WATCHING THE STARS

By Shayenne

Disclaimer: Paramounts. Not Mine. Unfortuanatly.

Rated PG

"Excuse me," I said, "but aren't you Captain Kathryn Janeway?"

The elderly lady looked at me in surprise, twisting one side of her mouth into a crook-corner smile. Her long hair was twisted into a loose bun on the top of her head, streaky gray tendrils escaping from confinement. Piercing blue eyes regarded me in amusement.

"And why would you think that?"

The tone was not unfriendly, but it was not particularly encouraging either. If this was Kathryn Janeway, I would have to tread carefully. She was known to value her privacy above all else.

"If you'll pardon me, ma'am, it's just that you look slightly familiar. And you have..." I hesitated, unsure of whether to continue.

"Please continue, Ensign."

"You have an air of command. As if you are used to people obeying you." The use of my rank suddenly sunk in. Our positions, naked in a hot spring meant she couldn't be counting my pips. "How did you know I was an ensign?"

This time the smile was genuine. "It's nice to know I haven't lost my touch. You called me ma'am. That alone marks you as Starfleet. You have a curiosity about you and an intelligence that makes me think you are more than an ordinary crewman. You are too old to be a cadet, but still a little too young to be a lieutenant."

She settled back in the steaming water. The county-run hot springs on the edge of the desert were known to be popular with older people. The therapeutic waters eased a variety of the aches and stiffnesses that come with advancing age. Surprisingly, we were alone in the women's bathhouse and I wondered if this accounted for her openness. Everything I had heard about the legendary Kathryn Janeway indicated that she hated to be approached, hated answering probing personal questions, and was likely to simply leave with a terse comment if anyone intruded upon her privacy.

It was early in the morning. She and I were the only people to be awake in the darkness before dawn, floating and drifting in the hot, heavy, amniotic waters. I laid my head back on the rough concrete step and closed my eyes. I was dying of curiosity. If this was Kathryn Janeway, my childhood heroine, the legendary explorer of the Delta Quadrant -- to date the only Federation explorer of the Delta Quadrant -- then I was burning to ask her questions. What was it like? Being so alone out there. Wondering if you would ever see Earth again. Facing every day as if it would be your last. Seeing the unfamiliar stars from the viewport everyday. First contacts, battles, the Borg...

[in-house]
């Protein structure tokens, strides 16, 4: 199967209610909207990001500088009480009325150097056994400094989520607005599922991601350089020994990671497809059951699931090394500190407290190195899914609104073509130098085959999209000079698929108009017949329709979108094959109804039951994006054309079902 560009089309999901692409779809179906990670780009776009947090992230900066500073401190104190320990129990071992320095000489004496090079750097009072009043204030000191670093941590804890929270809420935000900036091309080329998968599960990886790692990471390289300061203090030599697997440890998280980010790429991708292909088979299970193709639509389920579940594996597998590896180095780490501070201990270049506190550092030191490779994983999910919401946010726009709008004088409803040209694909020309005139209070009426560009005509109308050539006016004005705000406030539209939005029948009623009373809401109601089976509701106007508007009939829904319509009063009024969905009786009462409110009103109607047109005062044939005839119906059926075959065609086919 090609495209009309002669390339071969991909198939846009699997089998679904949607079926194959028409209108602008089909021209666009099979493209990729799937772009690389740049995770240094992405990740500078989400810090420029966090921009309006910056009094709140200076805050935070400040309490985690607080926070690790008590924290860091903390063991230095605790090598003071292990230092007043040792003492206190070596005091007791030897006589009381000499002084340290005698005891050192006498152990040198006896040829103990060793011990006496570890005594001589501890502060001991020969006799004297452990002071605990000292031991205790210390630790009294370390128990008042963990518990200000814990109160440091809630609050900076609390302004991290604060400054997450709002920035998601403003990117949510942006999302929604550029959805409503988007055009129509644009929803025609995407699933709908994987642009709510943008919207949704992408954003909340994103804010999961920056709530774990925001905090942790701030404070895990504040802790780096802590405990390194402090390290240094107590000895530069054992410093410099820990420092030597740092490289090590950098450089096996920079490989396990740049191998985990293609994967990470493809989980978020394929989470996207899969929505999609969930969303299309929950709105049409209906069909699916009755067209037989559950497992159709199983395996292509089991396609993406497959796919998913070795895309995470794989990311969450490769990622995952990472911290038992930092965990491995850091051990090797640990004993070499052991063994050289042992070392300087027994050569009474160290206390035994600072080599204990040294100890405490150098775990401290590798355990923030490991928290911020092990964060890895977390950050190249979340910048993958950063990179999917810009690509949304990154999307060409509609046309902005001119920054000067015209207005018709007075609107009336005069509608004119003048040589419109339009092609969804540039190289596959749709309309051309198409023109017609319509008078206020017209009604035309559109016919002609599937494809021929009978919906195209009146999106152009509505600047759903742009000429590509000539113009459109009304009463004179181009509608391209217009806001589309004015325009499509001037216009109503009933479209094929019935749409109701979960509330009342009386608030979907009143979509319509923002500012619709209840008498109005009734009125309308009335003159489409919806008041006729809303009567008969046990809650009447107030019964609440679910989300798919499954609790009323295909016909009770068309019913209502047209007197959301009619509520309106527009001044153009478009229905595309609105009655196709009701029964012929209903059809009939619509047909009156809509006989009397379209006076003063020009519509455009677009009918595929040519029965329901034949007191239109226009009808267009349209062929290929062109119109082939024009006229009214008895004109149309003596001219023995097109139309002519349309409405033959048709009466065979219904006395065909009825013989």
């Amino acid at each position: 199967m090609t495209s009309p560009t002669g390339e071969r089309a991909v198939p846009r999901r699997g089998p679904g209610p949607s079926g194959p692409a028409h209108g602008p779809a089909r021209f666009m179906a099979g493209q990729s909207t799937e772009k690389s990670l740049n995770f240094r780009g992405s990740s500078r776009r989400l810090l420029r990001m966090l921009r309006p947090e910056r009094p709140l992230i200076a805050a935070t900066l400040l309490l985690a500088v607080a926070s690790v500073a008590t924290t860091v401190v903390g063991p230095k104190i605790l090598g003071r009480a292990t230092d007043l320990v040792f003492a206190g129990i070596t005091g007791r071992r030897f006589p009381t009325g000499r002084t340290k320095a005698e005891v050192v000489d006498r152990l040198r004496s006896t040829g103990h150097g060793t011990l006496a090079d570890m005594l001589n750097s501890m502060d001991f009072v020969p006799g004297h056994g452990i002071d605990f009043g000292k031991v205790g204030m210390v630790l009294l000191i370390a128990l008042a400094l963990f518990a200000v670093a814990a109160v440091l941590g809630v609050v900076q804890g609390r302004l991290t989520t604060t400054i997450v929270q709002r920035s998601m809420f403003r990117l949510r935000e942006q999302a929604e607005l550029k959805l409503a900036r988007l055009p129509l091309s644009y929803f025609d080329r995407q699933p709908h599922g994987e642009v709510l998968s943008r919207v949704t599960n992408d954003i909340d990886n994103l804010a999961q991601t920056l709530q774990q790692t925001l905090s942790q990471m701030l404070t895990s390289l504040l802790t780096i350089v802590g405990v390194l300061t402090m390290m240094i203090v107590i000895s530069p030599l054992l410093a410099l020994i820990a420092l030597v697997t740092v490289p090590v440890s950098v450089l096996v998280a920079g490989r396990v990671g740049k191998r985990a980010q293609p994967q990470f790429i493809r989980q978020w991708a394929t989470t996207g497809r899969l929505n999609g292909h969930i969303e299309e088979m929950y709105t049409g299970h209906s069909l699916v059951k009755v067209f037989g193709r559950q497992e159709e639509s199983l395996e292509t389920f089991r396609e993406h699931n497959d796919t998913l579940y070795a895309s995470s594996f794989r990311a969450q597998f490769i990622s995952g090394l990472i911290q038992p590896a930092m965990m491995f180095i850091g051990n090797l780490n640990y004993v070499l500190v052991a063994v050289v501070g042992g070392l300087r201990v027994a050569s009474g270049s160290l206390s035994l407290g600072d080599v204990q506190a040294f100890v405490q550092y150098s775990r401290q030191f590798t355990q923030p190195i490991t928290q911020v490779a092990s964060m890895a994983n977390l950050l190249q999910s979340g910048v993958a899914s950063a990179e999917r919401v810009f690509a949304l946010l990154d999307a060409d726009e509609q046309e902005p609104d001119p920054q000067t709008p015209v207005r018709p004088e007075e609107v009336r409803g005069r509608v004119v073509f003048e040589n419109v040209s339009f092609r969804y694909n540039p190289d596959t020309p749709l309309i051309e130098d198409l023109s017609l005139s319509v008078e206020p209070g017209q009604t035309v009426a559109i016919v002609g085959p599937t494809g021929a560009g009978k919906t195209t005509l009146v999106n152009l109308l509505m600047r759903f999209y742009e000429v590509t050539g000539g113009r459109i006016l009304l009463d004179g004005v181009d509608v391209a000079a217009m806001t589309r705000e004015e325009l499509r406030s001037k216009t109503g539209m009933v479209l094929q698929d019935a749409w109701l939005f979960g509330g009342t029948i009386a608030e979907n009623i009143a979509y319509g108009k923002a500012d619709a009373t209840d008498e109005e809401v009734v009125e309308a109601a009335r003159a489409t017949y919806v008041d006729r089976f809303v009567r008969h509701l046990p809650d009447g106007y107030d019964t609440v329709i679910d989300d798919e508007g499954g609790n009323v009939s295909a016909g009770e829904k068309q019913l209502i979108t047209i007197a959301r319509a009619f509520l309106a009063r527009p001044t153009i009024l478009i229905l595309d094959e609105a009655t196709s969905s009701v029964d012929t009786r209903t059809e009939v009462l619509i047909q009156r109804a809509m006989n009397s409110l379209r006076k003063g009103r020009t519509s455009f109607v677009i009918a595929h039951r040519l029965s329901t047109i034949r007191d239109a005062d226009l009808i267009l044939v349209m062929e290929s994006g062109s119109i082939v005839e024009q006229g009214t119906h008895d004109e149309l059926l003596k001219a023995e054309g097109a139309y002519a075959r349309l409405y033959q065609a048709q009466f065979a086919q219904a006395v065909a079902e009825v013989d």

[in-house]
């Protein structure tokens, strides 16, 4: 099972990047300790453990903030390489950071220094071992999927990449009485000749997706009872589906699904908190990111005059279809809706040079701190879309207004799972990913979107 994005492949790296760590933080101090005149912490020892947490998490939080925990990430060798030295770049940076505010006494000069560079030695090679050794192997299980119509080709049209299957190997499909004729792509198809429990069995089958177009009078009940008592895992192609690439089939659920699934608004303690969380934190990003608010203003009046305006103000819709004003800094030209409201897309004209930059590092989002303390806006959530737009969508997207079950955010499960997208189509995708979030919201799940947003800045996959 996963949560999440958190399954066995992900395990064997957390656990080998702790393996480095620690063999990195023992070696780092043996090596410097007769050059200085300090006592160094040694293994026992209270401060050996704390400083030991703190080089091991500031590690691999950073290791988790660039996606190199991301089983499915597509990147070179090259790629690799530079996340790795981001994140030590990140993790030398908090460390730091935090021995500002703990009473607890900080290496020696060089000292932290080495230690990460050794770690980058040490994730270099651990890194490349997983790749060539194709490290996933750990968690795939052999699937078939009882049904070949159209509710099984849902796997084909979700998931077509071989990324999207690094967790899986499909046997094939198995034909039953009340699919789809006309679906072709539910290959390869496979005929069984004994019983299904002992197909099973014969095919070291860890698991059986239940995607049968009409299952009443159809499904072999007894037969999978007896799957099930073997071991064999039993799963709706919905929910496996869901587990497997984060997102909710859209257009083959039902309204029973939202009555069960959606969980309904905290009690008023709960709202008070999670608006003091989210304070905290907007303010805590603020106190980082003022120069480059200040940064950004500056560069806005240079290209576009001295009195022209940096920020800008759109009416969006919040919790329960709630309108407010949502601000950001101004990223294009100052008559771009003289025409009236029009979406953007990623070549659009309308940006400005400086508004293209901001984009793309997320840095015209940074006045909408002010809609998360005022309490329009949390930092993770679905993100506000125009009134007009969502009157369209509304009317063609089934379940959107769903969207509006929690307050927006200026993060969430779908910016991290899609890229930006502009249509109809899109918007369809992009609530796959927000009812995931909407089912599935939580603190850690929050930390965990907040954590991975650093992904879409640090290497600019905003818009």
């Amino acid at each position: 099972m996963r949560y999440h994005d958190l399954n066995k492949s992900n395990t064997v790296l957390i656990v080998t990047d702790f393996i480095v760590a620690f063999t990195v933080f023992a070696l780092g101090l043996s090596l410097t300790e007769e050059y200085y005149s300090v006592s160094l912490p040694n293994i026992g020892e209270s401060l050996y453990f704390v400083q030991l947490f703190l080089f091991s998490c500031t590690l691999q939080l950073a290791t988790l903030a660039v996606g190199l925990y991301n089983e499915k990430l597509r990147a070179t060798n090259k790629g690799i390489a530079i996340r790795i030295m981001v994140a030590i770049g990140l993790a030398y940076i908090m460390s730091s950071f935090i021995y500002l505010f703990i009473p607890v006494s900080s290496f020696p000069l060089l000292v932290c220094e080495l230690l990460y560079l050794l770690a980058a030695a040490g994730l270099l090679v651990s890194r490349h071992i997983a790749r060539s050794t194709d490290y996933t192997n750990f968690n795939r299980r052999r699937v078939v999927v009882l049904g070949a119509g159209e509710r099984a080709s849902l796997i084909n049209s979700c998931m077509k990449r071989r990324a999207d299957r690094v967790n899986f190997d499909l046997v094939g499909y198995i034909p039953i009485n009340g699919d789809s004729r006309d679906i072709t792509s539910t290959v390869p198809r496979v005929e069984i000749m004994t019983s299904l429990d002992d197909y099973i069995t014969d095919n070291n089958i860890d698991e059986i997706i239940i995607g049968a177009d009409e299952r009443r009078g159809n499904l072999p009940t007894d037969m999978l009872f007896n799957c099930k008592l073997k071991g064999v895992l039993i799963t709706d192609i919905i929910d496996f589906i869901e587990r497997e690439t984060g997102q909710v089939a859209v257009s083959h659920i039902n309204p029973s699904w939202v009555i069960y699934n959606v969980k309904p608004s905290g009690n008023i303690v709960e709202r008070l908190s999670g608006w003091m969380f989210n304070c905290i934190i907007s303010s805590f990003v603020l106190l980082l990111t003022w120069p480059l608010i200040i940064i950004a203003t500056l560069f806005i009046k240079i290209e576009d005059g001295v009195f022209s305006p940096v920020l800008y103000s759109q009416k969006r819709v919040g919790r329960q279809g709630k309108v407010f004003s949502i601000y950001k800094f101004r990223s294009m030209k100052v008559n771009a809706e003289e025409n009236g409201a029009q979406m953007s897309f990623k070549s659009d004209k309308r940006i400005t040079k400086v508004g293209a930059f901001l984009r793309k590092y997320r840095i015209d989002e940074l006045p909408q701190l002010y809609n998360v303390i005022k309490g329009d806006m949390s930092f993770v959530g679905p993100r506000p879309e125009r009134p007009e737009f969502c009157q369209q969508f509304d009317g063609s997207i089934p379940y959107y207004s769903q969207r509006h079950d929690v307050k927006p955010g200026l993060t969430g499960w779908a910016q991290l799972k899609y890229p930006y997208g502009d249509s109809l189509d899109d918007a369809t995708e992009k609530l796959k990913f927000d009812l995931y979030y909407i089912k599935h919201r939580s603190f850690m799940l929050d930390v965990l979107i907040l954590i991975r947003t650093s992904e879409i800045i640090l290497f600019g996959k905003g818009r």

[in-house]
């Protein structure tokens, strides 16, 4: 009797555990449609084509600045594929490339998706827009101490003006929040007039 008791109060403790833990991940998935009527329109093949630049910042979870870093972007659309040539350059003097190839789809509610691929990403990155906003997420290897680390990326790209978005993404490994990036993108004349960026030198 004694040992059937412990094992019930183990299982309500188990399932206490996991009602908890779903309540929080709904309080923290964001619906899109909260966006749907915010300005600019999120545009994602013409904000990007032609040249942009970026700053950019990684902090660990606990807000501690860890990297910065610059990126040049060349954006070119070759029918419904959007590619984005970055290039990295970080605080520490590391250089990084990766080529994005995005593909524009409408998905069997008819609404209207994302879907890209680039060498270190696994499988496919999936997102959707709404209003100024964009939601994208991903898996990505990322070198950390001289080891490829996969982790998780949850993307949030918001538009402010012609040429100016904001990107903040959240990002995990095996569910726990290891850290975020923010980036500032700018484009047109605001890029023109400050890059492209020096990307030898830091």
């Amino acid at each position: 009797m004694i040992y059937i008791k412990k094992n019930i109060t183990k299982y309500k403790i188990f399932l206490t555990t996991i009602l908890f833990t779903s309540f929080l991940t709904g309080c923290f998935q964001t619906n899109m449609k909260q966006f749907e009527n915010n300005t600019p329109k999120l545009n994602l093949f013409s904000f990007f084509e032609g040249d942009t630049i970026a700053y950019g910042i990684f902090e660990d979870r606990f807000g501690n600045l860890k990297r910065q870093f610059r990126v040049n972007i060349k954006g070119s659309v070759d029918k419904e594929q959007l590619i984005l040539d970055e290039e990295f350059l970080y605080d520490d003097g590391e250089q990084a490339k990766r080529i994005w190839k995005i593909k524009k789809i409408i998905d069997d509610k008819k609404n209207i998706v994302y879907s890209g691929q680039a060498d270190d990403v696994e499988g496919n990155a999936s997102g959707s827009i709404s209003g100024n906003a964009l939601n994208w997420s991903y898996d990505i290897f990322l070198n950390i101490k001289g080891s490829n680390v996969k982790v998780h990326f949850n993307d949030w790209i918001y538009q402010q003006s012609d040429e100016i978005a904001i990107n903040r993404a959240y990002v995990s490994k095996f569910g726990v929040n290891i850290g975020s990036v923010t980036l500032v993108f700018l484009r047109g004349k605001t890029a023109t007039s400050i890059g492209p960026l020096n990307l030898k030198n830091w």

Voyager had arrived back in Federation space nearly thirty years ago. Before I was born. The journey had taken fifteen years. Captain Janeway brought back one hundred and forty-three people, Federation and Maquis, against incredible odds, only to face a second, harder battle to get the former Maquis exonerated. Once she achieved that, she resigned from Starfleet and disappeared. Many said she went away with Chakotay, her former first officer. I had seen his picture too, a handsome man with soulful eyes and a distinctive tattoo.

I studied her through half-closed eyes. She would be over eighty by now. Her face was lined but serene, her hair was long, gray streaking through a faded red-brown. Her nose was sharp, and her eyes, when she swiveled her head and caught me studying her, were ice-diamond blue and clear.

"Science." The word, dropped into the muted sounds of the predawn, surprised me.

"I beg your pardon, ma'am?"

"You're a science ensign. And, I am no longer with Starfleet. And even when I was, 'ma'am' was for crunch time only."

"Yes, ma'am, I am in science..." The words trailed off, I didn't know what else I could call her, this embodiment of adventure.

I listened to the gurgle and suck of the spring water refilling and draining the pool instead. The slight current and mineral-laden water made for a weightless lethargy of body. Limbs drifted slightly in the current.

"What is your ship?"

"The Excalibur."

"Harry's ship." She nodded to herself, slipping slightly lower in the water, absently massaging one shoulder.

"Yes. I serve under Captain Kim."